Monday, June 2, 2014

Monday Morning Star Count - 160 Hexagons

I’ve basted about 160 hexagons – give or take one or two.  I need to cut more fabric to get another 50 for the back side edging. 

 
I haven't pieced the backing fabric yet, but I did buy batting last week. I was quite pleased with my successful purchase.  I wrote the size I needed (in centimeters, translated from inches) on a card, clipped with a small piece of the thickness of batting I wanted.  At Kanariya, I took my little sample to a sales clerk and said in Japanese, this is what I want to buy, do you have it.  The clerk must have thought I could really speak Japanese because she took me over to an area with different kinds of batting, rattling off all kinds of things I didn't understand. I tried the "one more time, please" phrase and figured out batting was sold in meters, not centimeters.  The thickness (I mean thinness) that I wanted was only sold in 1 meter widths.  The thick kind comes in 2.25 and 2.5 meter widths and is much more expensive.   I'm going to have to piece the batting I bought, but it will work.  Maybe I'll get the backing fabric pieced by next week.

11 comments:

  1. Well done on your language adventures! I think you've done great, not only with this mammoth task of a bed quilt, but with your shopping adventure too.

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  2. Wow, what a great way to practice your language skills...I admire those who can learn a second language...you have been busy with those hexies and I am looking forward to seeing this become a quilt...will you hand quilt this or send it out to be quilted? Either way it will be beautiful.

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  3. Congratulations of your productivity! You are so quick!
    Wendy is right, trying out one's language skills for getting something one really wants is the best way to learn!
    I think all my quilts made in Japan have batting that is stitched together from narrower widths of batting. 2.25 or 2.5 m widths must surely be 'industrial' batting?!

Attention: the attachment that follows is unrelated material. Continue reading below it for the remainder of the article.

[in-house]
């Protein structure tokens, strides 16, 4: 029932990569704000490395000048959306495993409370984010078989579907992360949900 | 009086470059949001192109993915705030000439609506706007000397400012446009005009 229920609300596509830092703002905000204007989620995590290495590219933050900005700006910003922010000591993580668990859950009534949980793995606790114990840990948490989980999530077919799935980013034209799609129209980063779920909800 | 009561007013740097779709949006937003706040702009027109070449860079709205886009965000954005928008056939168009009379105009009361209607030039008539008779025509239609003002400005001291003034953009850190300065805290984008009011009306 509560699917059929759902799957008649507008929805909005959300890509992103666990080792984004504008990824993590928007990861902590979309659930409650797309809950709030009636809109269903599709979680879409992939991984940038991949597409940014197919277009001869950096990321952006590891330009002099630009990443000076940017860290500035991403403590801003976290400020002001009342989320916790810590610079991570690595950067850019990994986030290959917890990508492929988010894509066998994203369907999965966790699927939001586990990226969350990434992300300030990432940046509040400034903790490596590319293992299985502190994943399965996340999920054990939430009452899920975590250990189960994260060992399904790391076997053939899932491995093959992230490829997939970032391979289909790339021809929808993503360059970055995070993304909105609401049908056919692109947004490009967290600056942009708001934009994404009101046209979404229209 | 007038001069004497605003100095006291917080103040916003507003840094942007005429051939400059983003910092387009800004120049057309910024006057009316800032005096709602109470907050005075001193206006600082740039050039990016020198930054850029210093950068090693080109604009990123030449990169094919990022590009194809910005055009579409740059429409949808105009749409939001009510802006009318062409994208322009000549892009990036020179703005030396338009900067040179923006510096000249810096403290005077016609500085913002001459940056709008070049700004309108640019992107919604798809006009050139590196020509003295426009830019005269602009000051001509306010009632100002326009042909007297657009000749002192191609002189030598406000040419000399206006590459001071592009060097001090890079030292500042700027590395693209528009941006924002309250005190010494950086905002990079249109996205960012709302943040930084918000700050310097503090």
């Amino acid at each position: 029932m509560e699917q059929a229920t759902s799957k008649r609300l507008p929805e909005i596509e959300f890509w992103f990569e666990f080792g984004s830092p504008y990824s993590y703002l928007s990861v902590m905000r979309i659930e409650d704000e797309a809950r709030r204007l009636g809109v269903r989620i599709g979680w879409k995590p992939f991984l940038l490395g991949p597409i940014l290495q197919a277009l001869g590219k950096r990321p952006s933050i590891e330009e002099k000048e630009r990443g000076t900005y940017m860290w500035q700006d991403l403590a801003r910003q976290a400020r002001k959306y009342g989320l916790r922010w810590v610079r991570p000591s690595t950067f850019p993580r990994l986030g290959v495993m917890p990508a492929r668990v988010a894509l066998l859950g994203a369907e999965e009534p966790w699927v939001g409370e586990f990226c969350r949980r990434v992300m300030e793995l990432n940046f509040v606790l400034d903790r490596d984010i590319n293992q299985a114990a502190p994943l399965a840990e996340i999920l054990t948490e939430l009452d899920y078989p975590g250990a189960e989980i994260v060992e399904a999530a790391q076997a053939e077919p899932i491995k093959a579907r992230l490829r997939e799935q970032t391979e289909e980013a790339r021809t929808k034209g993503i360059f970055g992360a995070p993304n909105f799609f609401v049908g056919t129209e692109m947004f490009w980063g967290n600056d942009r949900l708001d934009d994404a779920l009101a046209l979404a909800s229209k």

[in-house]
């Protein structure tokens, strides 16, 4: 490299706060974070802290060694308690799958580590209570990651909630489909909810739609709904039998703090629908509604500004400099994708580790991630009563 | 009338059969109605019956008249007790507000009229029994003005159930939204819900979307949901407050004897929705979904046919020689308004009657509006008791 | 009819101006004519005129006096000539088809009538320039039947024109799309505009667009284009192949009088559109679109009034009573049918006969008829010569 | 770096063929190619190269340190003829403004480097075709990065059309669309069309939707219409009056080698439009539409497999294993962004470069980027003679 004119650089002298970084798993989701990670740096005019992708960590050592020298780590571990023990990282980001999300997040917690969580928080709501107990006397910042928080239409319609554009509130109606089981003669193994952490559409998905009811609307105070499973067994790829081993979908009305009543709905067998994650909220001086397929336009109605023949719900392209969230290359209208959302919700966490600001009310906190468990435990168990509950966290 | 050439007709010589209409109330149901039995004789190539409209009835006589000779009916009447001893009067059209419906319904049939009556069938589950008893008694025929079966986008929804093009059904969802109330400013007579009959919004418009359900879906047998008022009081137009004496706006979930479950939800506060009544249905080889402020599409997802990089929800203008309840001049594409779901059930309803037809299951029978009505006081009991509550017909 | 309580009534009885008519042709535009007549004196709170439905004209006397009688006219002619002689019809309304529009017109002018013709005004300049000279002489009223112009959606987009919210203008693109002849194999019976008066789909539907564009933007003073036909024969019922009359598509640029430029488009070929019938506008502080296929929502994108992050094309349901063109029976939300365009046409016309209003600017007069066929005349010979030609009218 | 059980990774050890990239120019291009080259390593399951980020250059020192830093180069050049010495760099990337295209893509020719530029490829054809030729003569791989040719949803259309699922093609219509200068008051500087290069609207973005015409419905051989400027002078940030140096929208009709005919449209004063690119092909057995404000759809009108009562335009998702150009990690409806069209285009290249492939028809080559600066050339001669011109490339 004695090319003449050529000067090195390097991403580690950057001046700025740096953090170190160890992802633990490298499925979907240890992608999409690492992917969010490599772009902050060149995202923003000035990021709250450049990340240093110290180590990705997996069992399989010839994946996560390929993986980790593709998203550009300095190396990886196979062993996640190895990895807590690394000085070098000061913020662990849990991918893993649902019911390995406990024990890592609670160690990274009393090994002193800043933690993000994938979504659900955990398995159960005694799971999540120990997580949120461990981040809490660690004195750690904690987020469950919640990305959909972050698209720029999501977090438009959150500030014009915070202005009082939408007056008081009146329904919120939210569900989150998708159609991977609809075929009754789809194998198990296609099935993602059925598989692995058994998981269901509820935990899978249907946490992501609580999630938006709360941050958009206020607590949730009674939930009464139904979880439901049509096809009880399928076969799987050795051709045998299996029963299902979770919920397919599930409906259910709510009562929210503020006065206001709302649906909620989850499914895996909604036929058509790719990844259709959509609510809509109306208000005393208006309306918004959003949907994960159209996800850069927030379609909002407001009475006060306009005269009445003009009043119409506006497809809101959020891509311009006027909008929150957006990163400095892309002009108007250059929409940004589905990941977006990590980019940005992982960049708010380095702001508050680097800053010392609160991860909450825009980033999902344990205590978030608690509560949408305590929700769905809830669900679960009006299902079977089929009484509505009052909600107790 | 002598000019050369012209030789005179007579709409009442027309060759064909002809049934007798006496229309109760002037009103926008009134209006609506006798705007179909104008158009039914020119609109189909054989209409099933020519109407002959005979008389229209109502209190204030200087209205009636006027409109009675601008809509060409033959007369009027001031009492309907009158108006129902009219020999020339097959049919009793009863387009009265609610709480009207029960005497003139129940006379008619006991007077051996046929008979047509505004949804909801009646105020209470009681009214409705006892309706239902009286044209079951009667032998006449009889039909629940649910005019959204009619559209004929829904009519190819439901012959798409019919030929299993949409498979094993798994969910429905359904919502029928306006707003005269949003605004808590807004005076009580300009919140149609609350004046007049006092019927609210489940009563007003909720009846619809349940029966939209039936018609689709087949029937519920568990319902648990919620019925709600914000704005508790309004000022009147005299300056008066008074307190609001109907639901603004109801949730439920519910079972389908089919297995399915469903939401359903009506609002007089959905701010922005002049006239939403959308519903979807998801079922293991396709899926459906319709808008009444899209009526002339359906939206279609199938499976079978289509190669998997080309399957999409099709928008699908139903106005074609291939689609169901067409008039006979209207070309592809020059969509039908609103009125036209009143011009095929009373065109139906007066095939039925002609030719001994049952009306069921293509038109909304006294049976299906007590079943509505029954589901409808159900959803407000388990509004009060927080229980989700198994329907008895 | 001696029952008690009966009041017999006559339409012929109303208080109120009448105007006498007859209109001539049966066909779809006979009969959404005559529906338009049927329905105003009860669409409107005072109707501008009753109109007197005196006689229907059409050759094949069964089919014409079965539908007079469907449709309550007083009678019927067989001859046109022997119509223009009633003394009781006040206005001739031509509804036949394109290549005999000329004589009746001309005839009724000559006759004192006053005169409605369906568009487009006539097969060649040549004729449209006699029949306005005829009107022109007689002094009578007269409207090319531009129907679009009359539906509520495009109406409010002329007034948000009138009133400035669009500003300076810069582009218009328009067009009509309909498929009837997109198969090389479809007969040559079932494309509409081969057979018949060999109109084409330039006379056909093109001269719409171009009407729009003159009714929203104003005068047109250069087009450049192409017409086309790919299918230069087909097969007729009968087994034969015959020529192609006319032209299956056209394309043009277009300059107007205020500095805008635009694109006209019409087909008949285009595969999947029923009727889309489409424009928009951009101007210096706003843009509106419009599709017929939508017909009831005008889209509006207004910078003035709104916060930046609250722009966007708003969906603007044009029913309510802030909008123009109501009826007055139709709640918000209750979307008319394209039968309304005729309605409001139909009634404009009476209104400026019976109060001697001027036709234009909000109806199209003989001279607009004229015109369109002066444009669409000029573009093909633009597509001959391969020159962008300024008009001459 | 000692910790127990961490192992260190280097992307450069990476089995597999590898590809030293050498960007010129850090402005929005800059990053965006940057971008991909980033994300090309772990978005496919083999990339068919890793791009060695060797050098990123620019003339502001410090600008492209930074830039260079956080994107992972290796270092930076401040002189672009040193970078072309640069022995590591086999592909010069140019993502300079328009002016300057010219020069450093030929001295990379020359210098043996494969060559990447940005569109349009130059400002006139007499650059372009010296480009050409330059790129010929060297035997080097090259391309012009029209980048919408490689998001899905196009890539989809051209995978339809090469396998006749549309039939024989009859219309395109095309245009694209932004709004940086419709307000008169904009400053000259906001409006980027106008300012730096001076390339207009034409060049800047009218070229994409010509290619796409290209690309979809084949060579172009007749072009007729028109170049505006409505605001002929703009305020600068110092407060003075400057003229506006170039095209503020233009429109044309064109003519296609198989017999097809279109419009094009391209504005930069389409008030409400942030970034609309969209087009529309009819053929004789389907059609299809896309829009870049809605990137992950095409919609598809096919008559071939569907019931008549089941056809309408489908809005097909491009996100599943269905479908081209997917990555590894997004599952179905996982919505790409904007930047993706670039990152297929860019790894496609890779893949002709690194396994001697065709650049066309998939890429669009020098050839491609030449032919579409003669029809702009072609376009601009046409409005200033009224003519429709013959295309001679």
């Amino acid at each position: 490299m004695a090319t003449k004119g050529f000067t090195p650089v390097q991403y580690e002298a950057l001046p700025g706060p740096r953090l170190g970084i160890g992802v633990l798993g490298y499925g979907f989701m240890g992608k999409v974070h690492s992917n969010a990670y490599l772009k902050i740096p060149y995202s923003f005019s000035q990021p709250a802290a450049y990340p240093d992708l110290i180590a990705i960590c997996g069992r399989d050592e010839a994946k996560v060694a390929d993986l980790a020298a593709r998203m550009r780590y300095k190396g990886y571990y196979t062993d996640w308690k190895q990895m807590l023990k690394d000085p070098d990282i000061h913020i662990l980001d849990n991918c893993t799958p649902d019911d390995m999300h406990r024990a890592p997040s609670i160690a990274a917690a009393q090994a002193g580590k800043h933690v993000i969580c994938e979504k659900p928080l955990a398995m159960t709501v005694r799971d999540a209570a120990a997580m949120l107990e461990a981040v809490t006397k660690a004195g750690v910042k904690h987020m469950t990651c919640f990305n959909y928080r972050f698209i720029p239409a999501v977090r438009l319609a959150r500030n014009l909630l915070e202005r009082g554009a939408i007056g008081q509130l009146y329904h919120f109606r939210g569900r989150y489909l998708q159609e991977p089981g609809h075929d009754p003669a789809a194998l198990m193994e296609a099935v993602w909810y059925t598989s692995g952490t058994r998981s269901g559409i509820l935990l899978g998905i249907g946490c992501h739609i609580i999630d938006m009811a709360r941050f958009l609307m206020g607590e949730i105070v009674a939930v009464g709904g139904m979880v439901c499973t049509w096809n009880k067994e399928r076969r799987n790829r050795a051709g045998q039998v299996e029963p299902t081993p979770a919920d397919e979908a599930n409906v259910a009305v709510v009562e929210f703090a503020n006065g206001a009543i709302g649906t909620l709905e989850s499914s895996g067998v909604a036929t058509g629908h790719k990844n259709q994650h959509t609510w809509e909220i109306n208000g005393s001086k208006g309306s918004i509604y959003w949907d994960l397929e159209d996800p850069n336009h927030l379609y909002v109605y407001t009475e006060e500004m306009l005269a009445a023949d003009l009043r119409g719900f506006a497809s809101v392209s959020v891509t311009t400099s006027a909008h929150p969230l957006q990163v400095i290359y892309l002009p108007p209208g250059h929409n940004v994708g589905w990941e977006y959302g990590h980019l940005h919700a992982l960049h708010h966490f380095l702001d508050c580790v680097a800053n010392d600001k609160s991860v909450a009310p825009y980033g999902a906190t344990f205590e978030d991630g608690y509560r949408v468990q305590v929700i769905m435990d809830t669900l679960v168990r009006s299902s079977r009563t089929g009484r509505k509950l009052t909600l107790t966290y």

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  4. Great job on basting the hexes. That's a lot of work. I wish I could get to Japan some day. I am devoted to an Asian board game called Go. I think in Japan they call it igo. In Korea it is called Baduk. Do you see people playing a game with black and white lens shaped pieces on a grid over there?

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    1. "Go" is very popular here. It is even shown on television. I haven't learned to play - it might take away my stitching time!

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  5. Congratulations on navigating the language differences. I'm really impressed with your sewing and organization!

    Tracey

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  6. necessity is the mother of language acquisition, believe me! this quilt is on fire, nothing will stop it now!

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  7. Nice work, and impressive with the Japanese. Woot, woot!

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  8. Awesomeness! Will be fun to quilt now, because you get to look at the right side of your pretty fabrics!

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  9. Keep it up! I popped into your last to see your quilt! It will be beautiful hand quilted!!

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